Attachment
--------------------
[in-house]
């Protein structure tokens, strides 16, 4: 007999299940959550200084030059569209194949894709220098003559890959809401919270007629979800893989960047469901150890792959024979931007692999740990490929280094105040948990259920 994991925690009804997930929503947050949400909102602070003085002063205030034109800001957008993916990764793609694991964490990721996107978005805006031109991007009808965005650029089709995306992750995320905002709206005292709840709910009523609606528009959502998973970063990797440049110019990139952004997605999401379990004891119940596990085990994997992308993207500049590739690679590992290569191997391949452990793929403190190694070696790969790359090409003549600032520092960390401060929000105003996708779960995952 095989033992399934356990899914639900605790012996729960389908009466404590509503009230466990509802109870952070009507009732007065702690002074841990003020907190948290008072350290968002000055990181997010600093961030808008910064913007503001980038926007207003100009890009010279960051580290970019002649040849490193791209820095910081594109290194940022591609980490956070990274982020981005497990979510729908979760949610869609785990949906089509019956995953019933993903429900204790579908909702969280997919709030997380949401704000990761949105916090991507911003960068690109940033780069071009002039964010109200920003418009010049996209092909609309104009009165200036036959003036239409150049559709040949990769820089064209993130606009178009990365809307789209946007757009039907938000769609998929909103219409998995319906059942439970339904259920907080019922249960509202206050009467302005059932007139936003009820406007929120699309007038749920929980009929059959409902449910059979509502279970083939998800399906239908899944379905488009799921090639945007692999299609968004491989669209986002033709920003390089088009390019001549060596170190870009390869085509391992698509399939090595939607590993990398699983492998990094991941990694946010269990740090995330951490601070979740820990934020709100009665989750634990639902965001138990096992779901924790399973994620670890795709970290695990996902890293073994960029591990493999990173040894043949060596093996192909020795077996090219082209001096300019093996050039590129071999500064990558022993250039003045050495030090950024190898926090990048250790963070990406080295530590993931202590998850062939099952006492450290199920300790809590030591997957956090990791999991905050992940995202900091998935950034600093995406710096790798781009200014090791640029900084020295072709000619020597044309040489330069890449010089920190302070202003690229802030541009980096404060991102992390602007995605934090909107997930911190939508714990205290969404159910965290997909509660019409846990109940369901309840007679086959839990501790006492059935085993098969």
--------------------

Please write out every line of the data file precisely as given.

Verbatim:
[in-house]
């Protein structure tokens, strides 16, 4: 007999299940959550200084030059569209194949894709220098003559890959809401919270007629979800893989960047469901150890792959024979931007692999740990490929280094105040948990259920 994991925690009804997930929503947050949400909102602070003085002063205030034109800001957008993916990764793609694991964490990721996107978005805006031109991007009808965005650029089709995306992750995320905002709206005292709840709910009523609606528009959502998973970063990797440049110019990139952004997605999401379990004891119940596990085990994997992308993207500049590739690679590992290569191997391949452990793929403190190694070696790969790359090409003549600032520092960390401060929000105003996708779960995952 095989033992399934356990899914639900605790012996729960389908009466404590509503009230466990509802109870952070009507009732007065702690002074841990003020907190948290008072350290968002000055990181997010600093961030808008910064913007503001980038926007207003100009890009010279960051580290970019002649040849490193791209820095910081594109290194940022591609980490956070990274982020981005497990979510729908979760949610869609785990949906089509019956995953019933993903429900204790579908909702969280997919709030997380949401704000990761949105916090991507911003960068690109940033780069071009002039964010109200920003418009010049996209092909609309104009009165200036036959003036239409150049559709040949990769820089064209993130606009178009990365809307789209946007757009039907938000769609998929909103219409998995319906059942439970339904259920907080019922249960509202206050009467302005059932007139936003009820406007929120699309007038749920929980009929059959409902449910059979509502279970083939998800399906239908899944379905488009799921090639945007692999299609968004491989669209986002033709920003390089088009390019001549060596170190870009390869085509391992698509399939090595939607590993990398699983492998990094991941990694946010269990740090995330951490601070979740820990934020709100009665989750634990639902965001138990096992779901924790399973994620670890795709970290695990996902890293073994960029591990493999990173040894043949060596093996192909020795077996090219082209001096300019093996050039590129071999500064990558022993250039003045050495030090950024190898926090990048250790963070990406080295530590993931202590998850062939099952006492450290199920300790809590030591997957956090990791999991905050992940995202900091998935950034600093995406710096790798781009200014090791640029900084020295072709000619020597044309040489330069890449010089920190302070202003690229802030541009980096404060991102992390602007995605934090909107997930911190939508714990205290969404159910965290997909509660019409846990109940369901309840007679086959839990501790006492059935085993098969």